(Virtual) DIMACS Workshop on Entropy and Optimization on May 18, 19, 2022

Mohit Singh and I are organizing a two-day virtual DIMACS Workshop on Entropy and Optimization that starts tomorrow — May 18, 19, 2022.

We have a stellar lineup of speakers:

Nima Anari (Stanford University), Alexander Barvinok (Michigan), Mark Braverman (Princeton), Sebastien Bubeck (Microsoft Research), Péter Csikvári (Alfred Renyi Institute of Mathematics), Zongchen Chen (MIT), Ronen Eldan (Weizmann), Tali Kaufman (Bar-Ilan University), Jon Lee (Michigan), Shayan Oveis-Gharan (U Washington)

The goal of this workshop is to explore various connections between entropy, optimization, and sampling. Entropy-maximizing probability distributions have been recently used in interesting ways in applications such as algorithms for counting problems, algorithms for NP-hard optimization problems, and interior-point methods for convex programming

Attendance to the workshop is free but registration is required. To see the program of the workshop and register, visit here.

Looking forward to seeing many of you there!

FOCS 2021 Talk Videos

After more than a year of planning, FOCS 2021 concluded yesterday.

In case you missed all or part of the event, the talks for all of 117 papers and for the three workshops are now available on this youtube channel.

The full versions of all papers (and videos) are also freely available here.

Many thanks to more than 1000 people, including authors, program committee members, external reviewers, organizers, TCMF members, volunteers, and attendees for making this happen!

FOCS 2021 is (Virtually) Here!

The 62nd Annual IEEE Foundations of Computer Science (FOCS) will be held (virtually) February 7-10, 2022 — this coming Monday!

Thanks to the effort of the progam committee, the FOCS 2021 program consists of 118 amazing papers in three parallel sessions. All talks will be live and of the usual length of 20 minutes. The program has also set aside ample time for breaks to enable the participants to socialize and connect on gather and slack.

FOCS 2021 also has three exciting workshops as a part of the main program:

1) Recent directions in Machine Learning: co-organized by Daniel Hsu, Aleksander Madry, and Aravindan Vijayaraghavan, and and featuring Anima Anandkumar, Elias Bareinboim, Risi Kondor, Christopher Manning, Andrej Risteski, Cynthia Rush, Jacob Steinhardt.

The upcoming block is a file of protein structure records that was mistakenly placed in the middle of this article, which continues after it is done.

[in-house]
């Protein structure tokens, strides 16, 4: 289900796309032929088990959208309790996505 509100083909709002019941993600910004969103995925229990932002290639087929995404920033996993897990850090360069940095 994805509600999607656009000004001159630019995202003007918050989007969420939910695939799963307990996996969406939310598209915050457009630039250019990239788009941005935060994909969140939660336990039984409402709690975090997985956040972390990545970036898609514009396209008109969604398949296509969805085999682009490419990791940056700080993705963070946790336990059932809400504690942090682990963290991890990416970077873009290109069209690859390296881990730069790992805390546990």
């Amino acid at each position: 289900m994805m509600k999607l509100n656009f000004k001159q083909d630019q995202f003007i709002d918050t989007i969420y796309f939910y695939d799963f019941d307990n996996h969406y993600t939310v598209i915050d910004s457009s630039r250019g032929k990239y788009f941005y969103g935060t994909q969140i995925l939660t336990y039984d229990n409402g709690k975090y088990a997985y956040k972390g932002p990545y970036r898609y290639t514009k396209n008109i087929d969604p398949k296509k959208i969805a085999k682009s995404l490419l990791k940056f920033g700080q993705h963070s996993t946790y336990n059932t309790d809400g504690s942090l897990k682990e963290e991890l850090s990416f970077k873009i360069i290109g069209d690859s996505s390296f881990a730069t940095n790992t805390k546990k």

2) Reflections on Propositional Proofs in Algorithms and Complexity: co-organized by Toni Pitassi, Susanna de Rezende, and Robert Robere, and featuring Sam BussJoshua GrochowPravesh K. KothariJan KrajíčekToni PitassiSusanna de Rezende, Robert RobereRahul SanthanamNeil Thapen.

3) Workshop on Cryptography: co-organized by Dan Boneh and Amit Sahai, and featuring Elette Boyle, Aayush Jain, Yuval Ishai, Rachel Lin, Wilson Nguyen, Rafael Pass, Hoeteck Wee.

Registration is still open and available at a reduced rate of $100-150 for participants.

Thanks to generous support from the National Science Foundation, there will be a total of $15,000 in support for FOCS 2021 for eligible students and postdoctoral fellows towards registration fee.

Looking forward to seeing many of you next week!

Update: Junior/Senior Lunches by Clement Cannone and Gautam Kamath:

Back by popular demand! As part of FOCS 2021, and in view of the success of similar events in the past, a “junior/senior lunch” will take place on Tuesday February 8, 1:30PM-2:30pm ET. Importantly, this is not limited to FOCS attendees! As in previous years, this virtual lunch will be the occasion for senior researchers in the field, broadly construed, to have an informal chat with students, postdocs, and junior faculty, answer their questions, discuss their research, and generally have a nice conversation.

To participate as either a senior or junior researcher, please write your name in this spreadsheet. Further instructions will be sent to people who sign up.  If you are on the “senior” side of the lunch, you will be responsible for contacting the corresponding juniors, and provide a Zoom link.

FOCS 2021 Best Paper Awards

On behalf of the FOCS 2021 PC, I am delighted to announce the Best Paper Awards.

Best paper:

Nutan Limaye, Srikanth Srinivasan and Sébastien Tavenas. Superpolynomial Lower Bounds Against Low-Depth Algebraic Circuits

This paper makes a fundamental advance by proving super-polynomial lower bounds against algebraic circuits of arbitrary constant depth.

Paper: https://eccc.weizmann.ac.il/report/2021/081/

Machtey Award for Best Student Paper:

Xiao Mao. Breaking the Cubic Barrier for (Unweighted) Tree Edit Distance

This paper shows how, unlike the weighted case, the unweighted tree edit distance problem has a sub-cubic time algorithm.

Paper: https://arxiv.org/abs/2106.02026

Congratulations to the winners and see you all in Denver from Feb 7-10, 2022!

Submit your papers to the 62nd FOCS!

The submission server for the 62nd FOCS is open!

Please read the Call for Papers carefully before you submit.

Below are some important points:

  • The title/abstract registration deadline is 5 pm EDT on May 31st, 2021. Since this information will be used in paper assignments, significant changes to the title/abstract will not be allowed after this deadline.
  • The full paper submission deadline is 5 pm EDT on June 3, 2021.
  • The conference is expected to take place physically in Boulder, Colorado Feb 7-10, 2022.